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The Three Phases Of ENSO

Sep 26, 13 The Three Phases Of ENSO

In today’s dose of natural science, we will look at the three phases of El-Nino Southern Oscillation (ENSO), as there are now classifications for each period. The names of these periods are El-Nino, La-Nina and La-Nada. So, what does each period mean?

Let’s start with El-Nino. Some basics to understand about El-Nino is that it’s a Pacific Ocean originating feature; however, it can have global impacts on the weather. El-Nino can occur in three different areas of the Pacific, as well. If we have an eastern-based El-Nino, that means the waters along the coast of Peru are warming up; this will have its own set of implications on weather patterns. However, a central-based El-Nino would have an array of weather events. Finally, a western-based El-Nino would also lead to a set of specific events. So, is there any way to determine which EL-Nino we would be getting in advance? It’s kind of hard; however, in the short term, yes, we would monitor the sea surface temps of each of the three regions. Through my research I have come up with one solution to long-term predicting of El-Nino and that is as follows: “Western-based El-Nino’s are more likely when we are heading into a Solar Max, while an Eastern-based El-Nino is more likely when we are heading into a Solar Min.”

The next stop takes us on to La-Nina, the cooling of the Pacific waters. Like its big brother El-Nino, La-Nina brings its share of forecasting headaches to the weather world. La-Nina acts in an opposite manner than does El-Nino. A few important things about La-Nina are that the tropical pacific waters actually cool down and that, like El-Nino, La-Nina also has phases, including the western-based, central-based and eastern-based. Each of the phases also brings different impacts to the world. A few prime examples of La-Nina events are the significant severe weather outbreaks that occur over the United States, along with increased amounts of hurricanes over the Atlantic. This is all due to more favorable wind patterns in the upper levels during a La-Nina cycle.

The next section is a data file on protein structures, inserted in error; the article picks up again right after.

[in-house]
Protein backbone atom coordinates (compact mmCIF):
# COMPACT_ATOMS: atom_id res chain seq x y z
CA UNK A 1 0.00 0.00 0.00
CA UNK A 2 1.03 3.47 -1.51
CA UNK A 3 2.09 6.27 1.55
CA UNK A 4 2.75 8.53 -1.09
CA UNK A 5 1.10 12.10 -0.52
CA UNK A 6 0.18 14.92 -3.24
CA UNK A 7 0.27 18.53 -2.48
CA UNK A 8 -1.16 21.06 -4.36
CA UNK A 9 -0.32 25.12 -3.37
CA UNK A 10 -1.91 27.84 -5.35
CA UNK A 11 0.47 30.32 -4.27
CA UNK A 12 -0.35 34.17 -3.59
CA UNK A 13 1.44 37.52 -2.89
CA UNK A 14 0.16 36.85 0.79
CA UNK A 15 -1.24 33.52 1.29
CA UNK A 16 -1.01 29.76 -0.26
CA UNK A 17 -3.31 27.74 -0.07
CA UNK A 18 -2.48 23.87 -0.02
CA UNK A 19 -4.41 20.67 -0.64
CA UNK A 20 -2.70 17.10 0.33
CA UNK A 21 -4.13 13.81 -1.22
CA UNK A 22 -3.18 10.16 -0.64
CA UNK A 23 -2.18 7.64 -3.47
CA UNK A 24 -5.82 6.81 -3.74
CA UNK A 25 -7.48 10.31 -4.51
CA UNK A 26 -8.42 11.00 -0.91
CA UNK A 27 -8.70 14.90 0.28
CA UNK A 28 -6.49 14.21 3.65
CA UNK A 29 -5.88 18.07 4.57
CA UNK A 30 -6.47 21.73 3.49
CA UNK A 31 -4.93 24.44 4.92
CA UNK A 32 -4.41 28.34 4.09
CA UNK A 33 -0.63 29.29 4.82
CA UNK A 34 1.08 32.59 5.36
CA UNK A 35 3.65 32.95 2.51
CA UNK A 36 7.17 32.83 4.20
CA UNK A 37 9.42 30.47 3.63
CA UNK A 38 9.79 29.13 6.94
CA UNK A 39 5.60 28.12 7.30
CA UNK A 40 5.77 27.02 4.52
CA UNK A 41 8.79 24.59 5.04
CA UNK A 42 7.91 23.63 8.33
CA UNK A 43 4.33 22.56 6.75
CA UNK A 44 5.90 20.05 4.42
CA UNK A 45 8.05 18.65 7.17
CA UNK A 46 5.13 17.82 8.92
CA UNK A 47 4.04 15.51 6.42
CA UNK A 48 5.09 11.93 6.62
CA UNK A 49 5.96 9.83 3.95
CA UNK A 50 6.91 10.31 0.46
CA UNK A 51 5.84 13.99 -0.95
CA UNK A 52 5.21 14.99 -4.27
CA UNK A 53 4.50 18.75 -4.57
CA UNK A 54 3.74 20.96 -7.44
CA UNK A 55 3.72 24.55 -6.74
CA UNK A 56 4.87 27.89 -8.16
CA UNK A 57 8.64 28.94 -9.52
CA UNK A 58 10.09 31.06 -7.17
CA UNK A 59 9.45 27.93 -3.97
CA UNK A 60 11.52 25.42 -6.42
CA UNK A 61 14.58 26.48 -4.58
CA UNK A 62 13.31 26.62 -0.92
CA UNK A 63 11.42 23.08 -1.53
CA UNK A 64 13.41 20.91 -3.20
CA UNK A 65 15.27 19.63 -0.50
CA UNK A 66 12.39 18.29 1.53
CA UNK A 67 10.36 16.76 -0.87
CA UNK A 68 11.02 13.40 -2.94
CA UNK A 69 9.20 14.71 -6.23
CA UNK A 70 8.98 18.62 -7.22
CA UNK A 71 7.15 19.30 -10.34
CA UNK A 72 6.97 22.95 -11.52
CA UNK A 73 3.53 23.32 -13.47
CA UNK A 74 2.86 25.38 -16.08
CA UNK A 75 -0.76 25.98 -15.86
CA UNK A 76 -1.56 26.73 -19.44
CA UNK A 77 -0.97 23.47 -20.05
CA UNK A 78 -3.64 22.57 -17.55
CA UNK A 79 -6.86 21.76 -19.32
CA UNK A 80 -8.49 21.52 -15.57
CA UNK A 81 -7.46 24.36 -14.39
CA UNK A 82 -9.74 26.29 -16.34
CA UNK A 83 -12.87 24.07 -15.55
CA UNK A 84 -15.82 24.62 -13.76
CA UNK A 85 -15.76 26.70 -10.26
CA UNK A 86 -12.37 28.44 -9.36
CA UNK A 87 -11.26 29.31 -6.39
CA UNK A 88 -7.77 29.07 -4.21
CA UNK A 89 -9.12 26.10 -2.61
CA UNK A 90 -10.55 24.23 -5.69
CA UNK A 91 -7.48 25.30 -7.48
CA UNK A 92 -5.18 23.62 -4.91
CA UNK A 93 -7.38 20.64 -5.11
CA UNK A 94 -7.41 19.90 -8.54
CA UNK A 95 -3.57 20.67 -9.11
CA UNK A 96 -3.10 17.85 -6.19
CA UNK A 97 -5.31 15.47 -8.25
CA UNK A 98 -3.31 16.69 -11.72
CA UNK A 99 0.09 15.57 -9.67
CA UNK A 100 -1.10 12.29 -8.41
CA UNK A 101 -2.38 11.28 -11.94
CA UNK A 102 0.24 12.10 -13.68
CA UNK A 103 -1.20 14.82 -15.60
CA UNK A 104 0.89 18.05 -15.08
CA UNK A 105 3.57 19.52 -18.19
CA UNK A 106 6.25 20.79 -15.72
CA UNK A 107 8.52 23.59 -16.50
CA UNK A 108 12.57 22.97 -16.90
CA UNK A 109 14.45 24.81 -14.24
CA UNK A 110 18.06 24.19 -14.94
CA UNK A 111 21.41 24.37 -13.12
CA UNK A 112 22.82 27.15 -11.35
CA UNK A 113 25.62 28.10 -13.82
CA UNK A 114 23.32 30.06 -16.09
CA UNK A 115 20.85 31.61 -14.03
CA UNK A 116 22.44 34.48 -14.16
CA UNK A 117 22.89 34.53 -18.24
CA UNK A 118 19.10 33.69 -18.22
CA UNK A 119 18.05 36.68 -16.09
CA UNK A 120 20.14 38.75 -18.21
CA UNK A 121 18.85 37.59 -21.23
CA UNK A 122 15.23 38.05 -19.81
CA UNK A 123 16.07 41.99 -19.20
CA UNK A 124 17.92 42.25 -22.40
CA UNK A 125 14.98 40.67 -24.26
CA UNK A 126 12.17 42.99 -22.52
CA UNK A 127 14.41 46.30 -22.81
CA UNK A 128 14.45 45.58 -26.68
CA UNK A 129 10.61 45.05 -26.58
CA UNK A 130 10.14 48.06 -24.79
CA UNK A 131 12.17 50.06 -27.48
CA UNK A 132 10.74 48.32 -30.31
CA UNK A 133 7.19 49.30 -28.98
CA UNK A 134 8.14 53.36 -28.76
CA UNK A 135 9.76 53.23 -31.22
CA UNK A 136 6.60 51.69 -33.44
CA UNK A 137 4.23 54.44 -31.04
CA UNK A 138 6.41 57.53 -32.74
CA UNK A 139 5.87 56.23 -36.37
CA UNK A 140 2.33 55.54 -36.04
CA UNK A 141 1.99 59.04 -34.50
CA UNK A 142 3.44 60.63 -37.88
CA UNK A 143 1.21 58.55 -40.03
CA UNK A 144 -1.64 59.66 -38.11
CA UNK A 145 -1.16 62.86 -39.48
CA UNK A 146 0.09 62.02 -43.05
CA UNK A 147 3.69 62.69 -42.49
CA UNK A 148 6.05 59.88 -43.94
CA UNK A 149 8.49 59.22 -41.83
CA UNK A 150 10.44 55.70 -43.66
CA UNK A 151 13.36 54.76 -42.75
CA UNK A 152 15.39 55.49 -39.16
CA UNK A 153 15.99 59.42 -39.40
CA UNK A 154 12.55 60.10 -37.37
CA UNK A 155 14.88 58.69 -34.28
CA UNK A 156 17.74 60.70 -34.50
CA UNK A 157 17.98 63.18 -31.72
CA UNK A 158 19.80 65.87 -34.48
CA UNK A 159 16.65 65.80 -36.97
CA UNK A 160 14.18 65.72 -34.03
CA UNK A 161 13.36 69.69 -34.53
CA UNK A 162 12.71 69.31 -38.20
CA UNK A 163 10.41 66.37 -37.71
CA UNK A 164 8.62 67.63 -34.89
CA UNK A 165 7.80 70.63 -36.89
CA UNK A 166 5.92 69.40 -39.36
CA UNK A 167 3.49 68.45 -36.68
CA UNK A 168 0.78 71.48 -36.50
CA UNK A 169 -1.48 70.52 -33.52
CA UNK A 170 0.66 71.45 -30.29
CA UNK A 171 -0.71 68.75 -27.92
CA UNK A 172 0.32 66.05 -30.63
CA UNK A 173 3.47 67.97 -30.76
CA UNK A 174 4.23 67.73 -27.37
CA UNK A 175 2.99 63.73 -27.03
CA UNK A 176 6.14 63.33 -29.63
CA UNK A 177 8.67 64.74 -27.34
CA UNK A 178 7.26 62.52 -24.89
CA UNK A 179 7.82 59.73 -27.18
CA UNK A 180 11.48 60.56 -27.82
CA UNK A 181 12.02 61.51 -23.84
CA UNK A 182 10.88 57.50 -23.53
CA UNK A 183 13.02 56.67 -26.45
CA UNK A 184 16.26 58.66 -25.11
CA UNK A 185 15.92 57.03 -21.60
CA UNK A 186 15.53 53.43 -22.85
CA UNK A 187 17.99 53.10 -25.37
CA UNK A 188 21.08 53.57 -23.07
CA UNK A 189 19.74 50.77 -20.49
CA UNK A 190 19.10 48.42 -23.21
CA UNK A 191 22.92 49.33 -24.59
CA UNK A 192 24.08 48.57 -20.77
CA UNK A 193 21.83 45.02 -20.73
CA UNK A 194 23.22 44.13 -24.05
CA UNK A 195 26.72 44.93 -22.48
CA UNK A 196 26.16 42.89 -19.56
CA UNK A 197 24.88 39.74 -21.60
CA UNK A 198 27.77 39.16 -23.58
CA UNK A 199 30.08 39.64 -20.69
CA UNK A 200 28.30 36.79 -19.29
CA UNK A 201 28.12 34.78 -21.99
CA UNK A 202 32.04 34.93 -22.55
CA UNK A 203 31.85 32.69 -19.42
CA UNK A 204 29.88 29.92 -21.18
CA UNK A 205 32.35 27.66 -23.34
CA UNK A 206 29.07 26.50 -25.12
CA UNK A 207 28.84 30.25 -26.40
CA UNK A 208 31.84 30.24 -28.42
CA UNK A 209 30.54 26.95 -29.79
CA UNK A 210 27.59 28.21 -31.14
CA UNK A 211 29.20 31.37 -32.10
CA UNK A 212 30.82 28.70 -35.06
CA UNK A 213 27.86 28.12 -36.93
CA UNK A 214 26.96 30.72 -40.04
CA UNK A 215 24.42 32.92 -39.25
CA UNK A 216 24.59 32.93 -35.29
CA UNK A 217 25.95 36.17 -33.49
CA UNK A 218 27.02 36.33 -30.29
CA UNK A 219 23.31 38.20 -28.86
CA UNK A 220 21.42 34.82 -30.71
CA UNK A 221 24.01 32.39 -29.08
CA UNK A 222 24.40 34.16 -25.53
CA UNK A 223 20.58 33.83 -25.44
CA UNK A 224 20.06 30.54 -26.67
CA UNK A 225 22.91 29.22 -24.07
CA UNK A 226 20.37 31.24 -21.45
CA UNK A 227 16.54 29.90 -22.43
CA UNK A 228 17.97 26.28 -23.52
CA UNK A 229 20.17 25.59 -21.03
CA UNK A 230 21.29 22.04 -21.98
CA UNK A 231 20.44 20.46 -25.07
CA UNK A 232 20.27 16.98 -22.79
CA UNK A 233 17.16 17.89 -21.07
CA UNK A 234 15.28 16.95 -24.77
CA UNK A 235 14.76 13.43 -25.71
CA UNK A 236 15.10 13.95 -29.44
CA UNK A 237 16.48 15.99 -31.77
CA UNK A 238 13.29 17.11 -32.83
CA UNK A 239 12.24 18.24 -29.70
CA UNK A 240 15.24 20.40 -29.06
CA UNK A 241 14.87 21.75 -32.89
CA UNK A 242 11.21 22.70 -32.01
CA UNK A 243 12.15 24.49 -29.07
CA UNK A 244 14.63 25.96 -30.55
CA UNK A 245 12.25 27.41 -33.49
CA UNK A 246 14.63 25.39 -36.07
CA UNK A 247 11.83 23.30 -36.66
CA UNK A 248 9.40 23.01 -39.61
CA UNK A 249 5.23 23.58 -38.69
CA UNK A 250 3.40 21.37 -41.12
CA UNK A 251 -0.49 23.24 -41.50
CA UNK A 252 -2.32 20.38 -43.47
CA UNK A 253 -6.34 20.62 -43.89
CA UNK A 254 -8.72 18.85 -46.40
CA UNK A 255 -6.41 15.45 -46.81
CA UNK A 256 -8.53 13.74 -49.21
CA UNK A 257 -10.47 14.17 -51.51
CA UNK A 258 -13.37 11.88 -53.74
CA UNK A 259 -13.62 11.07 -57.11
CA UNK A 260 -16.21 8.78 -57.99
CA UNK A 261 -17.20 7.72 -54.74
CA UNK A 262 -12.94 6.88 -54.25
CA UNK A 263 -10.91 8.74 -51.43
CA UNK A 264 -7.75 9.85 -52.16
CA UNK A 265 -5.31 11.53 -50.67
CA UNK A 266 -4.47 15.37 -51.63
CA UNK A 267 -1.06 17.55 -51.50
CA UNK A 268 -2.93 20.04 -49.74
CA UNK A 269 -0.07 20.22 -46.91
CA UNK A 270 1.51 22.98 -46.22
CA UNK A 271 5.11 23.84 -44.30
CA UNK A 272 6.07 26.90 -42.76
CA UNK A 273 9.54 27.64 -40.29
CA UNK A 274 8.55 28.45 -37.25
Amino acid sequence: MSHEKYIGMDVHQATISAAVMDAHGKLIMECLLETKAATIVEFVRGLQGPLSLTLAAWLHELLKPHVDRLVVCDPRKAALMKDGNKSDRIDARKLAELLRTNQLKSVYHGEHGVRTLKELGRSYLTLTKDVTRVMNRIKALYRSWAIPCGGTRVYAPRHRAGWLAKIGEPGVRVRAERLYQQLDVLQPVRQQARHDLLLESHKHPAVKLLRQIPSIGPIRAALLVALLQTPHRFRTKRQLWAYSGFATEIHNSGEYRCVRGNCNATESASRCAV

Last stop takes us to La-Nada (aka Neutral Phase). This occurs when the Pacific waters show neither signs of El-Nino nor La-Nina, but a more neutral condition of temperatures and sea level pressure. Right now, this winter, we are more than likely going to go through a La-Nada winter, with conditions being very fluid. This means that weather patterns are going to be more likely to drift from one extreme event to another. We can also take note that with a potential colder winter in store for parts of North America. This could mean stronger winter storms for the Plains and the east coast as well.

Another saying that I have and use when I prepare my long range forecasting is this: “ENSO is the starting point of any long range weather forecast,” meaning that if you know what phase we are going to be in, you have one half of the long range planning battle.

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